There are several different types of turbinates in the nose (inferior, middle and superior), but it is the inferior turbinates that most commonly affect airflow. When the bone or soft tissue become enlarged, they cause nasal obstruction. For most patients, the soft tissue part of the turbinates is the major problem, where the turbinates become enlarged (hypertrophic turbinates) leading to nasal congestion, blockage, and obstruction.
Inferior turbinate surgery is typically performed to improve nasal airflow and reduce nasal blockage and congestion. A turbinate reduction is the preferred surgical treatment to shrink the size of the turbinates and improve breathing. It is a minor, minimally-invasive, outpatient procedure.
The nasal septum is the structure that divides your nasal passages into right and left sides. It is made up of cartilage and bone, which are lined with a thin membrane called mucosa. The mucosa covers and protects the cartilage and bone, and helps to keep the inside of the nose moist.
The turbinates are also inside the nose near the septum. There is usually space between the septum and turbinates to allow air to pass through the nose. The turbinates are made of bone and soft tissue, and they help to warm and moisturize air as it flows through your nose.
A nasal obstruction is a very common problem that affects a patient’s ability to breathe through their nose. As a result, these patients tend to breathe through their mouth, leading to a sensation of a dry mouth. For some patients, these symptoms get worse at night and affect sleep.
A nasal obstruction can have many causes. For some patients, allergies lead to swelling of the nasal and sinus lining, which causes congestion and blockage. For other patients, the blockage may be due to a simple anatomical obstruction, such as enlarged adenoids, a polyp in the nasal passage, a deviated septum, enlarged turbinates or narrow nasal passages. Often patients with narrow nasal passages have problems with the nasal septum and turbinates.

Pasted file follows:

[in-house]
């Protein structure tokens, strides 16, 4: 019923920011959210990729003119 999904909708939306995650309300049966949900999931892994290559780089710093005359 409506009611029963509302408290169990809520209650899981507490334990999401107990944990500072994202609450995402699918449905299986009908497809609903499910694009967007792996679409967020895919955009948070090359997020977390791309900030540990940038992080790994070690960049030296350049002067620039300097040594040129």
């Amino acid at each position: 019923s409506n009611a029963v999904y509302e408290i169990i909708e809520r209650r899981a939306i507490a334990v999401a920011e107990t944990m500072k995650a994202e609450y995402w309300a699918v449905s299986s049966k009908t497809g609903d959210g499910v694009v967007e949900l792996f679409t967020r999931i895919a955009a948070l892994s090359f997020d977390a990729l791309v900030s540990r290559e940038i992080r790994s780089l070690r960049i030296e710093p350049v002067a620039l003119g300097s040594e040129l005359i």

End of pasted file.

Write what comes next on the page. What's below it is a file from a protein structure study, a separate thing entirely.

During your consultation, your ENT (ear, nose, and throat) doctor will ask you about your symptoms and will perform a nasal examination using a lighted, 4mm nasal endoscope. The endoscope will help to visualize the nasal and sinus passages and will help to determine the potential source of your nasal congestion. For some patients, CT scans and allergy testing may also be ordered.
After your examination, your ENT doctor will discuss treatment options with you.
When enlarged turbinates are determined to be a significant causative factor of nasal obstruction, a turbinate reduction procedure may be recommended to correct the problem. There are several ways to shrink the size of the turbinates. If your turbinates are swollen, your doctor may prescribe medication (i.e., nasal corticosteroid sprays and nasal antihistamine sprays) to reduce the swelling. If enlarged inferior turbinates are causing your nasal obstruction, surgery may be the recommended treatment.
Two of the most commonly performed procedures include Radiofrequency Ablation (RFA) and Submucosal Reduction (SMR). Both are effective in minimizing the swelling of the turbinate mucosa and in diminishing the congested lining.
Radiofrequency Ablation (RFA) – During this procedure, a small probe is placed in the submucosal area of the turbinate (between the inner turbinate bone and the outer mucosal lining) and low-power radiofrequency energy is applied to decrease tissue volume.
Submucosal Reduction (SMR) – For the SMR procedure, a small incision is made in the front part (head) of the inferior turbinate. Dissection is performed creating a pocket in the submucosal lining for placement of a powered instrument called a micro-debrider. The micro-debrider uses suction to pull in the engorged submucosal tissue of the inferior turbinate, and the rotating blades cut it down or reduce it. Once the submucosal lining has been reduced, the healing process begins and scar tissue forms to prevent the lining from swelling as it had prior to surgery.
This procedure is effective in reducing congestion while maintaining the warming and humidification function of the turbinates.
For some patients, moving or “out-fracturing” the turbinate bone may be recommended to open up the nasal passage. This is an additional procedure that can be done alongside an RFA or SMR.
Out-Fracture Procedure – During an “out-fracture” procedure, the inferior turbinate Conchal bone is firmly moved or “out-fractured” from its normal midline position to a more lateral position along the nasal sidewalls. This allows for the central component of the nasal airway to open up allowing for improved passage of air.